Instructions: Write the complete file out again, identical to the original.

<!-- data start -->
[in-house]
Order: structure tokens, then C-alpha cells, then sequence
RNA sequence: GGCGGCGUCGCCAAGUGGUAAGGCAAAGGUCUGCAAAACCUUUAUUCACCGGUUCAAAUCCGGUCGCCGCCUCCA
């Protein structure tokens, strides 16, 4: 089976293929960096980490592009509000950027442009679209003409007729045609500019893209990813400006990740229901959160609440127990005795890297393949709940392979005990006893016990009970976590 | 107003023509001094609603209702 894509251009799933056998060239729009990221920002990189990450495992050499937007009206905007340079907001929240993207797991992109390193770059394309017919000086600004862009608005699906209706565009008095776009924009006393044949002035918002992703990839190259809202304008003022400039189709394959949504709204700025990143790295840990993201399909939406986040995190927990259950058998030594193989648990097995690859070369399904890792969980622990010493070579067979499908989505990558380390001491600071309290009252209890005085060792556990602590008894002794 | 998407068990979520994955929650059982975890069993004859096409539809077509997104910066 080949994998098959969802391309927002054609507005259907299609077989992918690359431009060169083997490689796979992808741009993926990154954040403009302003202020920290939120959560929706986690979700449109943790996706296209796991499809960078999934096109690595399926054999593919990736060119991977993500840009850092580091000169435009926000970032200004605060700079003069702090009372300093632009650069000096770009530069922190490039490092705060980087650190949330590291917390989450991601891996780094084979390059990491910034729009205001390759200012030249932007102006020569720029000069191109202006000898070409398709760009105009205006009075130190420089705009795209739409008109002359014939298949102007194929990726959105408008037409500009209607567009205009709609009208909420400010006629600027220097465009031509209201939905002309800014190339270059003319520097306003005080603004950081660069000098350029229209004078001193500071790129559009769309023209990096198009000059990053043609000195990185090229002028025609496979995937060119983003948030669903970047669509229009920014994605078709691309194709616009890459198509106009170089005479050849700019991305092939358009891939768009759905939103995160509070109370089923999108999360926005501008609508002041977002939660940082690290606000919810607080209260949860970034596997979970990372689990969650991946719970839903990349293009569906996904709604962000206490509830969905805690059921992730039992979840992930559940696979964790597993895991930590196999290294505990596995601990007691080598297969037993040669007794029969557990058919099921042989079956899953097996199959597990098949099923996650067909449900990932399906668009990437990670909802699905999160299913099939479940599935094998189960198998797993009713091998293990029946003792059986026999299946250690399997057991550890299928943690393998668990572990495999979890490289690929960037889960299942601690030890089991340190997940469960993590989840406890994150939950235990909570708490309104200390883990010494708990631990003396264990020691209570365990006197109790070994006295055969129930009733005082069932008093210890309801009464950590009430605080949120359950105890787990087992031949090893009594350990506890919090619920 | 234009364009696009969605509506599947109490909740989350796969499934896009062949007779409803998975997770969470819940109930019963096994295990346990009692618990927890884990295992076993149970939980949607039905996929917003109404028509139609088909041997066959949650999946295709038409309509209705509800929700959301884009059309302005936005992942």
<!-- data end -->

[in-house]
Order: structure tokens, then C-alpha cells, then sequence
RNA sequence: GGCGGCGUCGCCAAGUGGUAAGGCAAAGGUCUGCAAAACCUUUAUUCACCGGUUCAAAUCCGGUCGCCGCCUCCA
């Protein structure tokens, strides 16, 4: 089976293929960096980490592009509000950027442009679209003409007729045609500019893209990813400006990740229901959160609440127990005795890297393949709940392979005990006893016990009970976590 | 107003023509001094609603209702 894509251009799933056998060239729009990221920002990189990450495992050499937007009206905007340079907001929240993207797991992109390193770059394309017919000086600004862009608005699906209706565009008095776009924009006393044949002035918002992703990839190259809202304008003022400039189709394959949504709204700025990143790295840990993201399909939406986040995190927990259950058998030594193989648990097995690859070369399904890792969980622990010493070579067979499908989505990558380390001491600071309290009252209890005085060792556990602590008894002794 | 998407068990979520994955929650059982975890069993004859096409539809077509997104910066 080949994998098959969802391309927002054609507005259907299609077989992918690359431009060169083997490689796979992808741009993926990154954040403009302003202020920290939120959560929706986690979700449109943790996706296209796991499809960078999934096109690595399926054999593919990736060119991977993500840009850092580091000169435009926000970032200004605060700079003069702090009372300093632009650069000096770009530069922190490039490092705060980087650190949330590291917390989450991601891996780094084979390059990491910034729009205001390759200012030249932007102006020569720029000069191109202006000898070409398709760009105009205006009075130190420089705009795209739409008109002359014939298949102007194929990726959105408008037409500009209607567009205009709609009208909420400010006629600027220097465009031509209201939905002309800014190339270059003319520097306003005080603004950081660069000098350029229209004078001193500071790129559009769309023209990096198009000059990053043609000195990185090229002028025609496979995937060119983003948030669903970047669509229009920014994605078709691309194709616009890459198509106009170089005479050849700019991305092939358009891939768009759905939103995160509070109370089923999108999360926005501008609508002041977002939660940082690290606000919810607080209260949860970034596997979970990372689990969650991946719970839903990349293009569906996904709604962000206490509830969905805690059921992730039992979840992930559940696979964790597993895991930590196999290294505990596995601990007691080598297969037993040669007794029969557990058919099921042989079956899953097996199959597990098949099923996650067909449900990932399906668009990437990670909802699905999160299913099939479940599935094998189960198998797993009713091998293990029946003792059986026999299946250690399997057991550890299928943690393998668990572990495999979890490289690929960037889960299942601690030890089991340190997940469960993590989840406890994150939950235990909570708490309104200390883990010494708990631990003396264990020691209570365990006197109790070994006295055969129930009733005082069932008093210890309801009464950590009430605080949120359950105890787990087992031949090893009594350990506890919090619920 | 234009364009696009969605509506599947109490909740989350796969499934896009062949007779409803998975997770969470819940109930019963096994295990346990009692618990927890884990295992076993149970939980949607039905996929917003109404028509139609088909041997066959949650999946295709038409309509209705509800929700959301884009059309302005936005992942």